DENVER – State lawmakers in the house and senate are considering a bill that would expand the definition of what makes a rental property uninhabitable.
House Bill 19-1170, titled the Residential Tenants Health And Safety Act, amends current law in multiple ways designed to increase protections for renters and increase liability for landlords.
If passed as currently written, the bill would:
- Make the landlord pay for a hotel room if there is an issue within a rental property that is “imminently hazardous to life, health or safety”
- Allows renters to deduct “one or more rent payments” to cover costs of repairs if the landlord does not fix issues that would warrant a breach of a lease
- Expand the definition of “uninhabitable” to include the presence of mold and broken refrigerators, range or ovens if provided under the terms of the lease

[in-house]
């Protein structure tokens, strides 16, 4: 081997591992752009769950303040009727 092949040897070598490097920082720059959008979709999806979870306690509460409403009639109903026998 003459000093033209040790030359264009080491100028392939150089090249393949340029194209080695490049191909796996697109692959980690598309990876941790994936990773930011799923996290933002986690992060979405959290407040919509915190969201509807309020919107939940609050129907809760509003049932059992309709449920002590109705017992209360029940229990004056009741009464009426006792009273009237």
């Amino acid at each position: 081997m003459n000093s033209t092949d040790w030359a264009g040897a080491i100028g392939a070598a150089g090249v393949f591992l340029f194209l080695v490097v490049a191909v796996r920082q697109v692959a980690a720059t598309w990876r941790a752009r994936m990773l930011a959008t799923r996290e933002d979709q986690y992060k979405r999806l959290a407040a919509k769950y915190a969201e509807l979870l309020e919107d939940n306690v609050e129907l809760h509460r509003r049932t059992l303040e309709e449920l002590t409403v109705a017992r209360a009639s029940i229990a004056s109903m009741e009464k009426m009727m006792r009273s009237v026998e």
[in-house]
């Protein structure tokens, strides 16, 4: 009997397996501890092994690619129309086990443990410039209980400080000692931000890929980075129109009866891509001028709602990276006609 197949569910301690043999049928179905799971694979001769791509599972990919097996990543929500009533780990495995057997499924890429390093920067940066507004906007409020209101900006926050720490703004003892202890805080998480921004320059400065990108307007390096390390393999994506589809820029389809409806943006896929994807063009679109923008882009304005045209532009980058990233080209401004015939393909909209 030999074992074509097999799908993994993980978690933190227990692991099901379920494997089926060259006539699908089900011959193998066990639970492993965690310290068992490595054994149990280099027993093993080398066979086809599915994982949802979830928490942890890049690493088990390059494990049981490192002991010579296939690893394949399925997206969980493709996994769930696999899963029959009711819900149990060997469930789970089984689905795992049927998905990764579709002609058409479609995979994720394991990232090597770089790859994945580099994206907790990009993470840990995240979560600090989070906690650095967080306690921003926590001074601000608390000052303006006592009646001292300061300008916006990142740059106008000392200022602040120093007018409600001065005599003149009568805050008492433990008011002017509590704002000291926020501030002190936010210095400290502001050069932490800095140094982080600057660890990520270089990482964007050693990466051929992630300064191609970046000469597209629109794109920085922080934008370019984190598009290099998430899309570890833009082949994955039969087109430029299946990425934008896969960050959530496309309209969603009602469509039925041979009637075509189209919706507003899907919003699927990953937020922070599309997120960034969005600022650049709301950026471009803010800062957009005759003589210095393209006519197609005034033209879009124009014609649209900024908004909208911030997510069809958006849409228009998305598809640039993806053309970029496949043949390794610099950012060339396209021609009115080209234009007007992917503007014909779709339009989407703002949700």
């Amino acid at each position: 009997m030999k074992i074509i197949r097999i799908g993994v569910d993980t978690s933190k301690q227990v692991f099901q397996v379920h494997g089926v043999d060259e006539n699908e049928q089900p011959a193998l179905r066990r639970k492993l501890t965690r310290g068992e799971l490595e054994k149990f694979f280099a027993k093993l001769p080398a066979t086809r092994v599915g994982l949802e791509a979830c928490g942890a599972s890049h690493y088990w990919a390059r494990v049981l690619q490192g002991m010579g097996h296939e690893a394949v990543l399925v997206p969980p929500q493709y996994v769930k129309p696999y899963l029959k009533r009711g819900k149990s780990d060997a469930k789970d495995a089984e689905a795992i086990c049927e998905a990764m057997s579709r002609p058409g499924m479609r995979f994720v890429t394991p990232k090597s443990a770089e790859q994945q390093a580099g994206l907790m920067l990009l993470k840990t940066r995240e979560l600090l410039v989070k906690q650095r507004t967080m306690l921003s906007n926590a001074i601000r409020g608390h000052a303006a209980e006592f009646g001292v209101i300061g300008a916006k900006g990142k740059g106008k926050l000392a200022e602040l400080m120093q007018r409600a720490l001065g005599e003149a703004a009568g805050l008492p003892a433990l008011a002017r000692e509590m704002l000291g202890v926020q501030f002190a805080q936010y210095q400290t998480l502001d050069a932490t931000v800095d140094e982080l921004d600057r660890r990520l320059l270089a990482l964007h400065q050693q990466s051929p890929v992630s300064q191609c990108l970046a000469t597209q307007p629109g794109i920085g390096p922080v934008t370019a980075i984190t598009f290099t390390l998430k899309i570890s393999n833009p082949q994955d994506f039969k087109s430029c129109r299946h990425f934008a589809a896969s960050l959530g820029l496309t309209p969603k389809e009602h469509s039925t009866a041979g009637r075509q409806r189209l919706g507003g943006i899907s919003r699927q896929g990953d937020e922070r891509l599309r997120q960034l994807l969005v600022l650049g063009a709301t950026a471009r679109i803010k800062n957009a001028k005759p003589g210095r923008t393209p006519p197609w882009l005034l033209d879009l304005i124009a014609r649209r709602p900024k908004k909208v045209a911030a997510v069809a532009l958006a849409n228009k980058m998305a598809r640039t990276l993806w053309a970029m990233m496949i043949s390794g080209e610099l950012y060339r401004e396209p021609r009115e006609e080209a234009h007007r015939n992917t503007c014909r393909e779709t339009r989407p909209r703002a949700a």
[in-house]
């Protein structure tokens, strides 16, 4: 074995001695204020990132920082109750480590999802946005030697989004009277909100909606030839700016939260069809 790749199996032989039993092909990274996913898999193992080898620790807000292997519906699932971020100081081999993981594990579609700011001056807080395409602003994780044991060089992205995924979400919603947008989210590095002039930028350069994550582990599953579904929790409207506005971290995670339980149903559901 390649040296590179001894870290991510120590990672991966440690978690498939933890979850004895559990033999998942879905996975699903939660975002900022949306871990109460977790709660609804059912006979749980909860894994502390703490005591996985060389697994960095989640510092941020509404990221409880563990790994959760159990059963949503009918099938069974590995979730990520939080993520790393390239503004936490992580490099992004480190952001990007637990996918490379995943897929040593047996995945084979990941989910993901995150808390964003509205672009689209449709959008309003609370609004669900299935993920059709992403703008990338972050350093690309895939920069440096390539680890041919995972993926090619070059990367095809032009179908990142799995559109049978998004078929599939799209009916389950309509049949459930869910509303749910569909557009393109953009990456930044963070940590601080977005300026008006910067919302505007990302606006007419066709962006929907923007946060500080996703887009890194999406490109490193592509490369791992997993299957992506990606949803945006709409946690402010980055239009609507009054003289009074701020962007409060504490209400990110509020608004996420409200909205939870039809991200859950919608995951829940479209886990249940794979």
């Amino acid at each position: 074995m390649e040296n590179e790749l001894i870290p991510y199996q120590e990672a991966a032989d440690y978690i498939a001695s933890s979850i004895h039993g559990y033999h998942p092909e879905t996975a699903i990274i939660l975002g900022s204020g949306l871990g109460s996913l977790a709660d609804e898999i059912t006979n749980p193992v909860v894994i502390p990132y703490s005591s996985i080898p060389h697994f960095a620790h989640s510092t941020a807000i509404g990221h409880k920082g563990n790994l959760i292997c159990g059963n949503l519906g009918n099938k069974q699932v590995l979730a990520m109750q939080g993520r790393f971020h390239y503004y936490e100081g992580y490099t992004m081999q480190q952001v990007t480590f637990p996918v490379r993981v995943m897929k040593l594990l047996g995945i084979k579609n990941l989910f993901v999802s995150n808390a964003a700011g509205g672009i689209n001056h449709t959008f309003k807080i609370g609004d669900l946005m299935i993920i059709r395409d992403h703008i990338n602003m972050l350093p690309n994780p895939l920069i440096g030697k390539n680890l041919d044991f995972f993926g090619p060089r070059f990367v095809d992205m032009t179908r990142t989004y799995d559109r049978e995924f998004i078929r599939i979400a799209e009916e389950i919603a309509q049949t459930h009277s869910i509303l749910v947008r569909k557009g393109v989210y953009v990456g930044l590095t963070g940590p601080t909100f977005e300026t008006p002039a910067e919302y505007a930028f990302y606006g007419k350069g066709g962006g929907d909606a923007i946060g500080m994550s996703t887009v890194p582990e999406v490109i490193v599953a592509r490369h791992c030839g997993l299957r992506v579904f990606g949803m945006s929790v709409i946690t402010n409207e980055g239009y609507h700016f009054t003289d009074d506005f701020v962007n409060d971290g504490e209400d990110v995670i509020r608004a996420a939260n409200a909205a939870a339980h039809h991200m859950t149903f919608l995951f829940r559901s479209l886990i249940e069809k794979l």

- Allows tenants to break a lease if a breach of warrant of habitability occurs within six months after the situation is fixed
- Expands the definition of “written notice” from tenants to landlords to include electronic communication like email or work orders through electronic portals
At this time, different versions of the bill passed both the Colorado House and the Colorado Senate. However, the House did not concur with recent Senate amendments. Now members of both chambers will meet in for a conference committee to hash out the difference in working to come to an agreement on a version to present to Governor Polis for signature.
The bill has received very little bipartisan support. In previous votes in the Colorado House, no Republican representatives voted for the bill. In the Senate, just three Republicans voted for the bill on its third reading.